A sample app that imports a file and persists data it into multiple data models using transaction control. Includes OpenId.
This app imports a file and persists its data it into multiple data models.
A File Layout determines valid data
A layout is used to determine what data is valid to import. Not implemented at this time, but different file layouts can be easily added to allow for different data sets to be imported. For example, a file could contain only Purchaser and/or Merchant data if a file layout for either or both of those models was selected. This is possible because the models are created in modules, and the validations happen against a given file layout. Also, with this design, the columns will be accepted with any header name, because the layout only takes into account the position of the data. An improvement in this code area would be to extract the layout into its own class.
This implementation uses transaction control and successfully rows everything back if any row is invalid, informing the user with an alert message of in what row in the file the invalid data resides and what it is. This keeps the database clean of any potentially dirty data. Two steps for improvement in this area of the code would be:
- to continue processing an x number of records, 50 for example, so if there were more rows with errors the users wouldn't get them one by one, and,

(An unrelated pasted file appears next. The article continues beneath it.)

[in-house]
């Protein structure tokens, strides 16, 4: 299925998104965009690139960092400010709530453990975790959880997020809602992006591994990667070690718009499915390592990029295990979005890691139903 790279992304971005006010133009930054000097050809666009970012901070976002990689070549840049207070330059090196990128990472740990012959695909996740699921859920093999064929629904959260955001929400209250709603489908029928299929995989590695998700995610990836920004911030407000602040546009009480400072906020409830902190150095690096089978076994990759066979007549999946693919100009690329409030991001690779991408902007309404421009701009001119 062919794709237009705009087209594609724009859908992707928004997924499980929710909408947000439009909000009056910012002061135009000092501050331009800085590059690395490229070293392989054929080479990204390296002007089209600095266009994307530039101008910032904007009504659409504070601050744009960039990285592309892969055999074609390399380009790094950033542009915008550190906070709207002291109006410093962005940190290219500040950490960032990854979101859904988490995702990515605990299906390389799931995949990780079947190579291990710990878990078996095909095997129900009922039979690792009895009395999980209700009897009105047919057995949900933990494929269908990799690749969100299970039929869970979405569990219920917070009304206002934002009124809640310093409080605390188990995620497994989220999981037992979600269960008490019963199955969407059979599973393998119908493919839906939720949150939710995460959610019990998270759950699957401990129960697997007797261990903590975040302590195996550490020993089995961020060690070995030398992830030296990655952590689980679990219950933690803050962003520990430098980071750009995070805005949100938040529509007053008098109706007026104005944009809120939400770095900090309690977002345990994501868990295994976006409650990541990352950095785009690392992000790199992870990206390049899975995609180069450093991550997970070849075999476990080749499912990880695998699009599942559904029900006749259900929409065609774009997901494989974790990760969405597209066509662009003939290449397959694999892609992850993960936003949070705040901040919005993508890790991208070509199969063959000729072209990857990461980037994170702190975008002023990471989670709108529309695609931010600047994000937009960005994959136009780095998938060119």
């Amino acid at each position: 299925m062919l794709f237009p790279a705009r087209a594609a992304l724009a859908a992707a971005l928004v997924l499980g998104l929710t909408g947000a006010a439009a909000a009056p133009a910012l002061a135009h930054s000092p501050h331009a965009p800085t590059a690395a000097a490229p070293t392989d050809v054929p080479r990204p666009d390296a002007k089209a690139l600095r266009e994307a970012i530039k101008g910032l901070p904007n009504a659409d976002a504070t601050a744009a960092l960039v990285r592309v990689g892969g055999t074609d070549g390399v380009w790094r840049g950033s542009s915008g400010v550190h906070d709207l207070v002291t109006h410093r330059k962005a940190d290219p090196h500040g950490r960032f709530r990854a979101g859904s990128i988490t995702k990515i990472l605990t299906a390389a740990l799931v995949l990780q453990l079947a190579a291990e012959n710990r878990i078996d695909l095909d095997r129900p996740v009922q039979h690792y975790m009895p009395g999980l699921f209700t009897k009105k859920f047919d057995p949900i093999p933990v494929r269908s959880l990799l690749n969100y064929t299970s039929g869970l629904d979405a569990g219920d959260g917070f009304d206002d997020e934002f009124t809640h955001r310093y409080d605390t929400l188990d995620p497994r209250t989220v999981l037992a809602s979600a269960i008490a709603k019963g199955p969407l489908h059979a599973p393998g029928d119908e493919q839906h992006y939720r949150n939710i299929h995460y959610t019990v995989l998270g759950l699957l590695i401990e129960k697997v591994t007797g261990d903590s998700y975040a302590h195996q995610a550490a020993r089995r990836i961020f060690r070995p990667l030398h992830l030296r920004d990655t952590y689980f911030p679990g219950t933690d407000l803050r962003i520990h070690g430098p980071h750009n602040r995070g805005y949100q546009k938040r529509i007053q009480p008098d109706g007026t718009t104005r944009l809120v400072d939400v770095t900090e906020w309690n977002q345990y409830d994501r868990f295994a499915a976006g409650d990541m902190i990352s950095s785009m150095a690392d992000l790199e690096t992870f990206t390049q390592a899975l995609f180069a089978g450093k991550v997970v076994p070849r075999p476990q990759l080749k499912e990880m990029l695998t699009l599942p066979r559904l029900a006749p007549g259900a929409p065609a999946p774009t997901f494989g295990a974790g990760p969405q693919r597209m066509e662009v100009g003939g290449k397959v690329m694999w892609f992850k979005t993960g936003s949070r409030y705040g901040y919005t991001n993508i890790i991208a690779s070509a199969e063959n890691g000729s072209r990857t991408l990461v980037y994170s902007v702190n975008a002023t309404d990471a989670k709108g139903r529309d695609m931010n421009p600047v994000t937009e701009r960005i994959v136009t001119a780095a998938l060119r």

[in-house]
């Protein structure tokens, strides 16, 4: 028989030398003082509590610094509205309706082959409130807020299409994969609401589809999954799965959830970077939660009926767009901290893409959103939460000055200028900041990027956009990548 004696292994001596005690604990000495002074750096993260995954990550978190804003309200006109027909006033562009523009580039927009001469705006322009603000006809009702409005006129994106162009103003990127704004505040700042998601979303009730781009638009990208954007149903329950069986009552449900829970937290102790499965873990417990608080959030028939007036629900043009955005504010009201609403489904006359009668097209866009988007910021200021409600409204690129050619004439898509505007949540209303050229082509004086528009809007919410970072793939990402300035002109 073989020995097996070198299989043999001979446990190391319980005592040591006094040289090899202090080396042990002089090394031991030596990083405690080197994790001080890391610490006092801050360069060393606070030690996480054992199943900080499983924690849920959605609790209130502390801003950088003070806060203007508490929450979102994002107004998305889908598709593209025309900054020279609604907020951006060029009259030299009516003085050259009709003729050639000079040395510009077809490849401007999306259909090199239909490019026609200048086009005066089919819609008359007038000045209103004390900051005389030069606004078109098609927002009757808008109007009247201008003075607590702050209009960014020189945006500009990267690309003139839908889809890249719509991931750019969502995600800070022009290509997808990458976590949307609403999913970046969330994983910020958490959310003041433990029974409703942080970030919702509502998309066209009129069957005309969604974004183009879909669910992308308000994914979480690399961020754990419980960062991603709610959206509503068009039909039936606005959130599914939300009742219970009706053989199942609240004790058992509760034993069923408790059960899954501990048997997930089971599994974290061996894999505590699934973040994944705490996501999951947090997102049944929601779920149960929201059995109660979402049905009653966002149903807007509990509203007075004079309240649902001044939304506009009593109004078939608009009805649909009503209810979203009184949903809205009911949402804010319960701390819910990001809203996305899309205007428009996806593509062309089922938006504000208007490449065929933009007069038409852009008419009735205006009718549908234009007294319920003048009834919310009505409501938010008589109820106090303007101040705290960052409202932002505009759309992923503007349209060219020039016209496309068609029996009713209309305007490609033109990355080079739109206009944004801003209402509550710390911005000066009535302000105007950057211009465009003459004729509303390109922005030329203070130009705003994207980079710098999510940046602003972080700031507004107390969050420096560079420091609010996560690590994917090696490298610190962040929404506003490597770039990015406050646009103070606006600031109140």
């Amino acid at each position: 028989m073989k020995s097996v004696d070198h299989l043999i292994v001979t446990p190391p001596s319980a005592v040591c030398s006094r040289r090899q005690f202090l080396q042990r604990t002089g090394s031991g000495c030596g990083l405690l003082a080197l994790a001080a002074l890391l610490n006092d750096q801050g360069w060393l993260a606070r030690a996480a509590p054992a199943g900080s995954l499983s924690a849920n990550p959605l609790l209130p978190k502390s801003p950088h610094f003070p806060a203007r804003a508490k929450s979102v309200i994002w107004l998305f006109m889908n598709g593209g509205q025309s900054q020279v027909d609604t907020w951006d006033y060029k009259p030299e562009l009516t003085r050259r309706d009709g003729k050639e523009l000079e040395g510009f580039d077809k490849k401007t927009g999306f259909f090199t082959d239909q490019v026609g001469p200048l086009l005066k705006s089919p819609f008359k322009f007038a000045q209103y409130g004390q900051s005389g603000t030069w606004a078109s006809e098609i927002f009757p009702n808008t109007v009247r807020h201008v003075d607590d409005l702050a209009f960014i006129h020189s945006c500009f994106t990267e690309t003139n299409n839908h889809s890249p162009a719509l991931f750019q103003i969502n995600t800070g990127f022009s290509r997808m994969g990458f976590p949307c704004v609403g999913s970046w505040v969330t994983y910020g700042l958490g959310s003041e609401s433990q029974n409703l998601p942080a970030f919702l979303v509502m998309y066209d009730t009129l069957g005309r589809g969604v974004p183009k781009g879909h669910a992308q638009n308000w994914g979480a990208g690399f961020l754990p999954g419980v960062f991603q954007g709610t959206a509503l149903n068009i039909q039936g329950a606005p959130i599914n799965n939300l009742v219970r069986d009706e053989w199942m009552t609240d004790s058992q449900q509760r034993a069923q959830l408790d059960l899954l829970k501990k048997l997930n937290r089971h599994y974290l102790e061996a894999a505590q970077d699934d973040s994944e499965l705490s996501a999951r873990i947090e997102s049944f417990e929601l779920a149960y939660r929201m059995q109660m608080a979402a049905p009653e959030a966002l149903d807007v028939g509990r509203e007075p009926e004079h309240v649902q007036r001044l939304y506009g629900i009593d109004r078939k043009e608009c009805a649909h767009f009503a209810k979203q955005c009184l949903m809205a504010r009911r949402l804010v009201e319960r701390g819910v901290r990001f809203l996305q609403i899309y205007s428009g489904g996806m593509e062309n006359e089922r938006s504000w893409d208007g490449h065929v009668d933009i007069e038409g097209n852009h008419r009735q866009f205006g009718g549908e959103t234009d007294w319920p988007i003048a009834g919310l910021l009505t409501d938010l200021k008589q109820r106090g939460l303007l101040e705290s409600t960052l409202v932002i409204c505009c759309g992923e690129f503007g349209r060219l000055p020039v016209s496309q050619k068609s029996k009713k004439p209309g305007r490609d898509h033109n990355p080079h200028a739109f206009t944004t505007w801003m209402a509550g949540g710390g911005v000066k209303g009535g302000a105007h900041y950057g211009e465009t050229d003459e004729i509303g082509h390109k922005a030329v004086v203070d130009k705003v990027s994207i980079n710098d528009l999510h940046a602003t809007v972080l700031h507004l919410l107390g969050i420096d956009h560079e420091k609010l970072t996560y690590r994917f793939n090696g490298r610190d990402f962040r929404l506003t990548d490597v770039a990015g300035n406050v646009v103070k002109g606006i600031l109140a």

- to use bulk insert for better performance and scalability.
After a file is imported with purchase data, the user is shown a Report listing metadata for the importation: name of the file, number of records imported, total gross amount for all purchases imported, and date and time of import. There is also a listing for all reports imported.
An authentication with any OpenID service is used. An improvement in this area would be to accept authentication using specific services when it becomes a requirement.
Acceptance tests pass for all feature requirements. More unit test coverage should be added.
View all the instructions for setup in the Documentation Section.
About the Code
This project attempts to follow Sandi Metz's 4 Rules for Developers.
No objects that end with 'er'.
I confess: Naming objects that ended in 'er' had been part of my or my repertoire since I began to code. Thanks to @staskie, I've been shown a new way and am starting to experiment with it in this project.
This is the reason why:
We want to create objects that describe what they are, and then bind behavior to them, rather than focus on what they do, and then figure out what data they'll need to do that.
Source: Travis Griggs
FileImporter: Focus is on what the object does, which sounds like it is to import a file. One big problem is that it sounds very generic and yet the code is probably supposed to be very specific.
PurchaseFile: Now I immediately get to start thinking about what to do with a file that has purchase data.
Another good read: Carlo Pescio